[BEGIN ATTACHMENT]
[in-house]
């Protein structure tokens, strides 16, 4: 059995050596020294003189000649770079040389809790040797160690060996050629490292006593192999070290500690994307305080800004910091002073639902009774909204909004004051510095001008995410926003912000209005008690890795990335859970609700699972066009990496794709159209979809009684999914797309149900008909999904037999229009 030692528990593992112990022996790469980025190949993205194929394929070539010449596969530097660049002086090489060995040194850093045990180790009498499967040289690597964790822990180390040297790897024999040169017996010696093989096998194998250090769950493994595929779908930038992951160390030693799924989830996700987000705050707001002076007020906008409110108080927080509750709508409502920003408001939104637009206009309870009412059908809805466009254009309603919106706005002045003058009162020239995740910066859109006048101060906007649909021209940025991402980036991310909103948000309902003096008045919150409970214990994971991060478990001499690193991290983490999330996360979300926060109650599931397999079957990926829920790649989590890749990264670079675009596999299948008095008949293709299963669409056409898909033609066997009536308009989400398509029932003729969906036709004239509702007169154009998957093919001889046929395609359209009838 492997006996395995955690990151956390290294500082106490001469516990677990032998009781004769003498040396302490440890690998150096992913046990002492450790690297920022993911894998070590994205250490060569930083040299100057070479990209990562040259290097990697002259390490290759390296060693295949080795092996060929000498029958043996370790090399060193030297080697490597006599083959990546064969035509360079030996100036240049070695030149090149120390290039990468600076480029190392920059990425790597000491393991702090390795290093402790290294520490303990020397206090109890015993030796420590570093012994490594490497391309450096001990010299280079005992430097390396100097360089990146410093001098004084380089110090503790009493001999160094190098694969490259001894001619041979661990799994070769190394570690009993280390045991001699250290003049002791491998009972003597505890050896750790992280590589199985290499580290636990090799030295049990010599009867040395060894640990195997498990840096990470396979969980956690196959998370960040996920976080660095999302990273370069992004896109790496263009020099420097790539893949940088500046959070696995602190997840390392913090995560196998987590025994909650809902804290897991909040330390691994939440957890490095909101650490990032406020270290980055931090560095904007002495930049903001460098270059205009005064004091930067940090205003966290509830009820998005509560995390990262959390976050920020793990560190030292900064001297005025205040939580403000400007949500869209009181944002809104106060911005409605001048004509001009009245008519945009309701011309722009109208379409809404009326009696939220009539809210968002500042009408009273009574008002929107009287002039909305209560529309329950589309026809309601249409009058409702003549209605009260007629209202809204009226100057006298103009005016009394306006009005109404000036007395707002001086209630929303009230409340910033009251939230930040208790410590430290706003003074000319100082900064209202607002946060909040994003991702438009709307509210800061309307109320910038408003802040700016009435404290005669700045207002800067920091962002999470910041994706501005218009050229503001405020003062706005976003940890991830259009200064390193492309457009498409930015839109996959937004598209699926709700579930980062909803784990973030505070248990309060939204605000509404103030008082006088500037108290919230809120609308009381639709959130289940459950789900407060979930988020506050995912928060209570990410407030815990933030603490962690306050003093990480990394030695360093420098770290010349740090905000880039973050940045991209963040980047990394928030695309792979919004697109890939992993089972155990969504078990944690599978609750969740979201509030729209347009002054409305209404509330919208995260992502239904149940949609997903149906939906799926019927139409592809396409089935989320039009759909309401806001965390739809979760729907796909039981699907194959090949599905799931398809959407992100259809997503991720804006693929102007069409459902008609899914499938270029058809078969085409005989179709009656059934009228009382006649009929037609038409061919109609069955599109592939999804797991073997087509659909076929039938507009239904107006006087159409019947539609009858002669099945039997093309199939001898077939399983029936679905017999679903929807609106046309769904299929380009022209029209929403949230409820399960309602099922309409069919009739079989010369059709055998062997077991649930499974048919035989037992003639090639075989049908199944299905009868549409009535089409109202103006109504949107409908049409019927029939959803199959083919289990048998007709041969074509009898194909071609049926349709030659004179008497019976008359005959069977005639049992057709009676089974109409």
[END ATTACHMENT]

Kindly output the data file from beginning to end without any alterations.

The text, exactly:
[in-house]
């Protein structure tokens, strides 16, 4: 059995050596020294003189000649770079040389809790040797160690060996050629490292006593192999070290500690994307305080800004910091002073639902009774909204909004004051510095001008995410926003912000209005008690890795990335859970609700699972066009990496794709159209979809009684999914797309149900008909999904037999229009 030692528990593992112990022996790469980025190949993205194929394929070539010449596969530097660049002086090489060995040194850093045990180790009498499967040289690597964790822990180390040297790897024999040169017996010696093989096998194998250090769950493994595929779908930038992951160390030693799924989830996700987000705050707001002076007020906008409110108080927080509750709508409502920003408001939104637009206009309870009412059908809805466009254009309603919106706005002045003058009162020239995740910066859109006048101060906007649909021209940025991402980036991310909103948000309902003096008045919150409970214990994971991060478990001499690193991290983490999330996360979300926060109650599931397999079957990926829920790649989590890749990264670079675009596999299948008095008949293709299963669409056409898909033609066997009536308009989400398509029932003729969906036709004239509702007169154009998957093919001889046929395609359209009838 492997006996395995955690990151956390290294500082106490001469516990677990032998009781004769003498040396302490440890690998150096992913046990002492450790690297920022993911894998070590994205250490060569930083040299100057070479990209990562040259290097990697002259390490290759390296060693295949080795092996060929000498029958043996370790090399060193030297080697490597006599083959990546064969035509360079030996100036240049070695030149090149120390290039990468600076480029190392920059990425790597000491393991702090390795290093402790290294520490303990020397206090109890015993030796420590570093012994490594490497391309450096001990010299280079005992430097390396100097360089990146410093001098004084380089110090503790009493001999160094190098694969490259001894001619041979661990799994070769190394570690009993280390045991001699250290003049002791491998009972003597505890050896750790992280590589199985290499580290636990090799030295049990010599009867040395060894640990195997498990840096990470396979969980956690196959998370960040996920976080660095999302990273370069992004896109790496263009020099420097790539893949940088500046959070696995602190997840390392913090995560196998987590025994909650809902804290897991909040330390691994939440957890490095909101650490990032406020270290980055931090560095904007002495930049903001460098270059205009005064004091930067940090205003966290509830009820998005509560995390990262959390976050920020793990560190030292900064001297005025205040939580403000400007949500869209009181944002809104106060911005409605001048004509001009009245008519945009309701011309722009109208379409809404009326009696939220009539809210968002500042009408009273009574008002929107009287002039909305209560529309329950589309026809309601249409009058409702003549209605009260007629209202809204009226100057006298103009005016009394306006009005109404000036007395707002001086209630929303009230409340910033009251939230930040208790410590430290706003003074000319100082900064209202607002946060909040994003991702438009709307509210800061309307109320910038408003802040700016009435404290005669700045207002800067920091962002999470910041994706501005218009050229503001405020003062706005976003940890991830259009200064390193492309457009498409930015839109996959937004598209699926709700579930980062909803784990973030505070248990309060939204605000509404103030008082006088500037108290919230809120609308009381639709959130289940459950789900407060979930988020506050995912928060209570990410407030815990933030603490962690306050003093990480990394030695360093420098770290010349740090905000880039973050940045991209963040980047990394928030695309792979919004697109890939992993089972155990969504078990944690599978609750969740979201509030729209347009002054409305209404509330919208995260992502239904149940949609997903149906939906799926019927139409592809396409089935989320039009759909309401806001965390739809979760729907796909039981699907194959090949599905799931398809959407992100259809997503991720804006693929102007069409459902008609899914499938270029058809078969085409005989179709009656059934009228009382006649009929037609038409061919109609069955599109592939999804797991073997087509659909076929039938507009239904107006006087159409019947539609009858002669099945039997093309199939001898077939399983029936679905017999679903929807609106046309769904299929380009022209029209929403949230409820399960309602099922309409069919009739079989010369059709055998062997077991649930499974048919035989037992003639090639075989049908199944299905009868549409009535089409109202103006109504949107409908049409019927029939959803199959083919289990048998007709041969074509009898194909071609049926349709030659004179008497019976008359005959069977005639049992057709009676089974109409």